hair might have undergone damage over time. Brothwell and Spearman (1963) analyzed many Egyptian mummy hairs and found that the keratin forming the hair follicles had experienced significant oxidation (damage), which they attributed to chemicals used in the mummification process; oxidation of keratin can cause both texture changes and discoloration. A more reliable method for determining hair's original texture is by measuring the hair follicles' cross-sections using an instrument called a trichometer, dividing the minimum diameter in micrometers by the maximum, and then multiplying the result by 100, producing an index. Martin (1928) reports that curly hair like that of Africans produces indices less than 75, whereas indices above 75 are typical of the wavy to straight hair of other populations. As Strouhal (1971) found, ancient Egyptian hair samples produced indices between 35 and 65, well within the range of curly African-type hair. In other words, ancient Egyptians' natural hair texture was curly like that of other Africans. On a related note, Chapel et al (1981) report finding a tightly curled hair shaft forming within one Egyptian mummy's skin, suggesting that hair protected from oxidising forces can retain its original texture. Finally there is the question of the ancient Egyptians' skin color. One might expect tomb paintings to answer that question, but this is complicated by the tendency for Egyptian paintings to be stylized and symbolic rather than realistic. An example is offered by Poe (1997): during the Old and Middle Kingdom periods of Egyptian history, men were painted brown and women yellow, but both sexes were painted brown during the New Kingdom. While the New Kingdom convention is arguably more realistic than the older one, whether the Egyptian artists really were aiming for greater realism is not presently known. A better approach would be a histological analysis of Egyptian mummified skin. Mekota and Vermehren (2005), looking at the skin cells of Egyptian mummies, note that they were packed with melanin as expected for "Negroid" (i.e. sub-Saharan African) specimens, but they do not go into details. A more specific analysis of mummy skin, especially one using skin cells from various other ethnic groups for comparison, would be preferred, but Mekota et al's observation is nonetheless interesting and perhaps the most authoritative statement on ancient Egyptian skin color that is presently available. If so much bio-anthropological data indicates a close physical resemblance and genetic affinity between ancient Egyptians and more southerly Africans, one might wonder what to make of the lighter-skinned modern Egyptian population. The answer is that the current Egyptian population is not necessarily reflective of the original Egyptians but is instead significantly admixed with various groups, most of them from Europe and the Middle East, who have immigrated into Egypt during historic times.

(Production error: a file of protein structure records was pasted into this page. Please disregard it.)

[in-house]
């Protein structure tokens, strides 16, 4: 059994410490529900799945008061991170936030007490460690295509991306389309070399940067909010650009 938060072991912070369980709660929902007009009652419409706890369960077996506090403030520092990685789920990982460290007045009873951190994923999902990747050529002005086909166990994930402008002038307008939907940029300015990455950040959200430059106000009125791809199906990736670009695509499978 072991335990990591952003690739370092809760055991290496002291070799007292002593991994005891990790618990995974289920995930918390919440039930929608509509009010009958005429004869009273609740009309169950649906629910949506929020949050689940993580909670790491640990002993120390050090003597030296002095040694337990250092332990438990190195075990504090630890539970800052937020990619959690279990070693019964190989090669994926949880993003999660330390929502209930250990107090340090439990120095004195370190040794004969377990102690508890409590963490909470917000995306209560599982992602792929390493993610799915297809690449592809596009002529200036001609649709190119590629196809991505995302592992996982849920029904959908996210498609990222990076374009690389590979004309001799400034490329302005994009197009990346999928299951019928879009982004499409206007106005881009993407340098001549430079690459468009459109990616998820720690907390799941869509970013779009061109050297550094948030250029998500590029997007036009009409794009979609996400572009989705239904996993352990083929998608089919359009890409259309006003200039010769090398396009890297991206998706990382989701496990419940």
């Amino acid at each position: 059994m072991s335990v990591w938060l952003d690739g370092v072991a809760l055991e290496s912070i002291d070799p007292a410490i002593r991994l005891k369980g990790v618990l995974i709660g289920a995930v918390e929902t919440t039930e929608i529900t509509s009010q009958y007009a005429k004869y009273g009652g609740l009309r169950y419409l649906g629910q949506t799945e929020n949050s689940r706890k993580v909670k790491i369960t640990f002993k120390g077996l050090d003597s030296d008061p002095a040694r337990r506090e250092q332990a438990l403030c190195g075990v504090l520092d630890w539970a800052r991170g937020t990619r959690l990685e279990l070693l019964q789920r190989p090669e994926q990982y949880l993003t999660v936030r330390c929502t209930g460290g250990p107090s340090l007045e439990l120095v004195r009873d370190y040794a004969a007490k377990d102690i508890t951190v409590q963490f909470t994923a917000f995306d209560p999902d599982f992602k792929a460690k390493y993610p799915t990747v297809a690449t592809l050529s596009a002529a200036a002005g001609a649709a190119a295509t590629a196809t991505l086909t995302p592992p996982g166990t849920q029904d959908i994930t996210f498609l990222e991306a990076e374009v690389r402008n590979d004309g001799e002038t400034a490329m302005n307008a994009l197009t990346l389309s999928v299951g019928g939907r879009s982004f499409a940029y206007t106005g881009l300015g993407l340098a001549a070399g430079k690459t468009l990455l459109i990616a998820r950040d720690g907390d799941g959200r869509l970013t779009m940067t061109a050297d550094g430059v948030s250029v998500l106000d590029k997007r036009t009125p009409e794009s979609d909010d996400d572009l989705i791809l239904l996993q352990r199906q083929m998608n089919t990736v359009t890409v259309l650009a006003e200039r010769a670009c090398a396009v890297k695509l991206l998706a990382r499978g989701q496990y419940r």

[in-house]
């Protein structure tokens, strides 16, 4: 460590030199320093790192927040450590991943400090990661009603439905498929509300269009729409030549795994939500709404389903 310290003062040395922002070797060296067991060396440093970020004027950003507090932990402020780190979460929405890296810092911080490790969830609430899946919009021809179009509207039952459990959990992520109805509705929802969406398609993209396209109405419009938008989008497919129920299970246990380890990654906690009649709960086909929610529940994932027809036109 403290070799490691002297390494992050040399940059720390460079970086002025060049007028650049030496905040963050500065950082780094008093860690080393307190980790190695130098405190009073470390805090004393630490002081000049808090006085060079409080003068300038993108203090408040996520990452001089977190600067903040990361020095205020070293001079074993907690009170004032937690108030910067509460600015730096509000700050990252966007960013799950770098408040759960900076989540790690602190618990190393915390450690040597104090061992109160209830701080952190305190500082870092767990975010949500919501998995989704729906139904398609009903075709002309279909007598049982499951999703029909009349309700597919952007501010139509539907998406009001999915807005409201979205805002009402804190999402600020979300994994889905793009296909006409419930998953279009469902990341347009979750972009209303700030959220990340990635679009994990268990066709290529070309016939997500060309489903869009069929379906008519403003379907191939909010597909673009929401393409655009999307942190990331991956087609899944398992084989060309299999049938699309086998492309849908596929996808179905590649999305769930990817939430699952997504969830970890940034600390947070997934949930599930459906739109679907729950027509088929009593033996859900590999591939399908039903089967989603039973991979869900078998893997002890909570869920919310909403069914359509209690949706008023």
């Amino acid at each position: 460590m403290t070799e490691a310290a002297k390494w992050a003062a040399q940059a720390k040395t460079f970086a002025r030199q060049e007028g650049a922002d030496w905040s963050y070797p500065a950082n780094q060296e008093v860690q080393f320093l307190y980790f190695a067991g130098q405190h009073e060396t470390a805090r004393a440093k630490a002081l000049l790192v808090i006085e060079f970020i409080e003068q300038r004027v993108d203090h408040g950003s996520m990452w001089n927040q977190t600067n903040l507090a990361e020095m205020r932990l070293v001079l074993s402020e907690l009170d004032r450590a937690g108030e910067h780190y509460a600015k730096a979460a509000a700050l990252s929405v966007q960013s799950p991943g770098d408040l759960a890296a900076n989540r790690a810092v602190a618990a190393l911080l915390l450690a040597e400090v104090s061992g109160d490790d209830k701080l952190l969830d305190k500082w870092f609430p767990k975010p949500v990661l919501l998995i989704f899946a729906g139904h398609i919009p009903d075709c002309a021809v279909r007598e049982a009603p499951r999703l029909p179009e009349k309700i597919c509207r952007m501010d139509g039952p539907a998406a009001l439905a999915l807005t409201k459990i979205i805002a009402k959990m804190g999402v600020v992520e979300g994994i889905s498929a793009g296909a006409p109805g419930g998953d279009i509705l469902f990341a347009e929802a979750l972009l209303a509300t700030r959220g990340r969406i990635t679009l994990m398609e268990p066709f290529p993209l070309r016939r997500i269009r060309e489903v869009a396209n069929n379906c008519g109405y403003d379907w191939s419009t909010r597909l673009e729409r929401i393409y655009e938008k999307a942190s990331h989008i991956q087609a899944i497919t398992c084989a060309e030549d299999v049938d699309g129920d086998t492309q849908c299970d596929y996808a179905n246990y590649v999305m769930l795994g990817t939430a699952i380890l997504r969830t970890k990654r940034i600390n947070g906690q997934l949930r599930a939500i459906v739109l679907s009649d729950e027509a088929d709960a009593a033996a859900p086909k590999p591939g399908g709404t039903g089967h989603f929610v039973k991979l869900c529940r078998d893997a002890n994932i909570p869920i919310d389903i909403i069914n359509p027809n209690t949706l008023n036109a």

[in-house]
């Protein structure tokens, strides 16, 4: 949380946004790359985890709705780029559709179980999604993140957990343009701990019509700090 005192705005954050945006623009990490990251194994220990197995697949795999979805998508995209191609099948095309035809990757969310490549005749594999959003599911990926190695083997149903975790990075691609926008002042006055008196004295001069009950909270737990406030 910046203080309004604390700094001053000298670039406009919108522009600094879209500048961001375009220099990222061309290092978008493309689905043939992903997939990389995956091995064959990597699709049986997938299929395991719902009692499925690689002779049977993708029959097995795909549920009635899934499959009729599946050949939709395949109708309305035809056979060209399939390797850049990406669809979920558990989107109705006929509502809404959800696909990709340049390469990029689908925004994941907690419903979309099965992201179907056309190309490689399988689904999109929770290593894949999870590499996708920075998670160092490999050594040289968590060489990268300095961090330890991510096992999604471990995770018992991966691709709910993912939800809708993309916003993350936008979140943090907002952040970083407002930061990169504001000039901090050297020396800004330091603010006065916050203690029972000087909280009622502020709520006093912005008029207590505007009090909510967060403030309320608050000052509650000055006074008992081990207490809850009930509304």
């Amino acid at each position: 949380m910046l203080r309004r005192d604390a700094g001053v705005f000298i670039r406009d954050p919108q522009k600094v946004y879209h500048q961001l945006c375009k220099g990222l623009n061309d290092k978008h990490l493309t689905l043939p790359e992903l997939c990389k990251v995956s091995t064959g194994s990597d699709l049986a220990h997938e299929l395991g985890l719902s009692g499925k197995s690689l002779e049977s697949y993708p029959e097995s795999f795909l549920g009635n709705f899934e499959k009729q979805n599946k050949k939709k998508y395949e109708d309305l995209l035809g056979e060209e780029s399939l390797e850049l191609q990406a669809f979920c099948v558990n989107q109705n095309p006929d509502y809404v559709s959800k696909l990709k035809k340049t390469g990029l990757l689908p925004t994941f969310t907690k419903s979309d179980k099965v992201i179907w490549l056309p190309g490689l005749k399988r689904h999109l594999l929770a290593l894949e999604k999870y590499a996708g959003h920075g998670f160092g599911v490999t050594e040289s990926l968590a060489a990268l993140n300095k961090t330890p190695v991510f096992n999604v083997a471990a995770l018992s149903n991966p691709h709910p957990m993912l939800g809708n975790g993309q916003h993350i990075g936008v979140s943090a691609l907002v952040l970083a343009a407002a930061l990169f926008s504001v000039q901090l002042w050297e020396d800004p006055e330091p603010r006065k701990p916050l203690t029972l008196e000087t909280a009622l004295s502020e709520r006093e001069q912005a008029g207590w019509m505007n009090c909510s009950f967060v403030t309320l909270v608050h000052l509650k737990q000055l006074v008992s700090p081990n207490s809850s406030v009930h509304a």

One cranial study by Berry and Berry (1967) found continuity in Egyptian skull morphology between prehistoric times and the Middle Kingdom, but this trend of continuity broke during the New Kingdom, coinciding with increased interaction between Egyptians and Near Easterners during and just prior to this period. Another skull study by Zakrzewski (2002) discovered that Egyptians postdating the New Kingdom were physically distinct from earlier Egyptians, replicating a result found by Barnard (1935). Keita (1990) reported stronger European tendencies in recent Egyptian skulls compared with more ancient ones. Furthermore, a genetic study by Nebel et al (2002) showed that a significant component of the modern North African gene pool can be traced to historically recent Arab invasions and settlement. All of this shows that the Egyptians have experienced significant genetic change within the last three millennia. This should not be surprising when one considers the point made by Keita and Boyce (1996) that even a small trickling of immigrants can radically change a population's gene pool within a thousand-year period, nor is it without parallel elsewhere in world history. As an analogy, Europeans have been present in Mexico for only five centuries, yet over 41% of the modern Mexican gene pool is of European origin (Silva et al 2009). Since the Egyptian Nile Valley is a geographically much smaller region than Mexico and has been subjected to invasions from Europe and the Near East for over 2,500 years, foreign immigration should be expected to have altered the Egyptians' genetic makeup to an even greater extent. Conclusion Data from archaeology, cultural anthropology, and biological anthropology all show a strong cultural and biological connection between ancient Egypt and sub-Saharan Africa. The Egyptians originated in more southerly regions of Africa, shared many cultural characteristics with Africans elsewhere on the continent, and had a physical appearance that would definitely be regarded as "black African" in an American cultural context. Although the black African identity of the ancient Egyptians should not color our judgement of their civilization's greatness, it is nonetheless important to acknowledge for a number of reasons. First, knowledge of the Egyptians' African affinities will aid in accurately reconstructing these ancient people and their culture, whether in artwork or in films and television documentaries. Secondly, ancient Egypt's accomplishments show the potential that people of African people have and refutes the anti-black racist allegation that Africans are incapable of any kind of civilization. Thirdly, if Egyptology as a discipline admits the Africanity of ancient Egypt, that will help undo the damage inflicted by two centuries of denial. The time to accept the African background of ancient Egypt is long overdue. Works Cited